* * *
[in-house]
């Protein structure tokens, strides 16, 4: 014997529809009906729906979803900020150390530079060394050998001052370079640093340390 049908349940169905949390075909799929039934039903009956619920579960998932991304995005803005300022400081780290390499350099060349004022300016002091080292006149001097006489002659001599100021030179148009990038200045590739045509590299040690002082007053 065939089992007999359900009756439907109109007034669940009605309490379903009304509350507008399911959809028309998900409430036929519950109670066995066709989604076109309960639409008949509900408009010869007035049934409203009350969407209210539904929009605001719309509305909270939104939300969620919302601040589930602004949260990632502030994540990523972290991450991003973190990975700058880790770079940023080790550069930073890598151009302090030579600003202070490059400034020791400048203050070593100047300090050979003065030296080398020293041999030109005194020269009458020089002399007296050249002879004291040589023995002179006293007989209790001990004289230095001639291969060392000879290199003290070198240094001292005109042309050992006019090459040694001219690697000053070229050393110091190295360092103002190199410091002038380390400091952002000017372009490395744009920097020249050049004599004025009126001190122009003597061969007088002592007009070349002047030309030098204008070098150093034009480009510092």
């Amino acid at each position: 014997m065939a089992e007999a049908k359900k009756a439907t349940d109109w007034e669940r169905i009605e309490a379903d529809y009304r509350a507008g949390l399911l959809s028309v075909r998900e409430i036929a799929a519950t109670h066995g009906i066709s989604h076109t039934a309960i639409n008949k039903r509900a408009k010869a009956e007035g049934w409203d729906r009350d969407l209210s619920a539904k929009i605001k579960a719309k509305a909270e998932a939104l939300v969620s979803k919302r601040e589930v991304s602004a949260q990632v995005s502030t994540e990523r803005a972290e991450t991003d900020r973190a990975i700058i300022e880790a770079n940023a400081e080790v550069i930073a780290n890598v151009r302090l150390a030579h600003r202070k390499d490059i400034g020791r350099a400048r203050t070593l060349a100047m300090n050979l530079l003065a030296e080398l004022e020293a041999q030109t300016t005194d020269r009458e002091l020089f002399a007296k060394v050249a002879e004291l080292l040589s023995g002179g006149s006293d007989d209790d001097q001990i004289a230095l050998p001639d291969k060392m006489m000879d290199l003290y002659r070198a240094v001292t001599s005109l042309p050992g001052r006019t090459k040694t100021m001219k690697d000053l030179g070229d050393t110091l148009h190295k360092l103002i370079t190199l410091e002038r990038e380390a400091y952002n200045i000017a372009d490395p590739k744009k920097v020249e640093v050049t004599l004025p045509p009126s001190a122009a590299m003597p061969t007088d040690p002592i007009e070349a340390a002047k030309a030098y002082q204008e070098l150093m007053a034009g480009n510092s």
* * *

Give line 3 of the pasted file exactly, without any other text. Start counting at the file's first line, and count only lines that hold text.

């Amino acid at each position: 014997m065939a089992e007999a049908k359900k009756a439907t349940d109109w007034e669940r169905i009605e309490a379903d529809y009304r509350a507008g949390l399911l959809s028309v075909r998900e409430i036929a799929a519950t109670h066995g009906i066709s989604h076109t039934a309960i639409n008949k039903r509900a408009k010869a009956e007035g049934w409203d729906r009350d969407l209210s619920a539904k929009i605001k579960a719309k509305a909270e998932a939104l939300v969620s979803k919302r601040e589930v991304s602004a949260q990632v995005s502030t994540e990523r803005a972290e991450t991003d900020r973190a990975i700058i300022e880790a770079n940023a400081e080790v550069i930073a780290n890598v151009r302090l150390a030579h600003r202070k390499d490059i400034g020791r350099a400048r203050t070593l060349a100047m300090n050979l530079l003065a030296e080398l004022e020293a041999q030109t300016t005194d020269r009458e002091l020089f002399a007296k060394v050249a002879e004291l080292l040589s023995g002179g006149s006293d007989d209790d001097q001990i004289a230095l050998p001639d291969k060392m006489m000879d290199l003290y002659r070198a240094v001292t001599s005109l042309p050992g001052r006019t090459k040694t100021m001219k690697d000053l030179g070229d050393t110091l148009h190295k360092l103002i370079t190199l410091e002038r990038e380390a400091y952002n200045i000017a372009d490395p590739k744009k920097v020249e640093v050049t004599l004025p045509p009126s001190a122009a590299m003597p061969t007088d040690p002592i007009e070349a340390a002047k030309a030098y002082q204008e070098l150093m007053a034009g480009n510092s």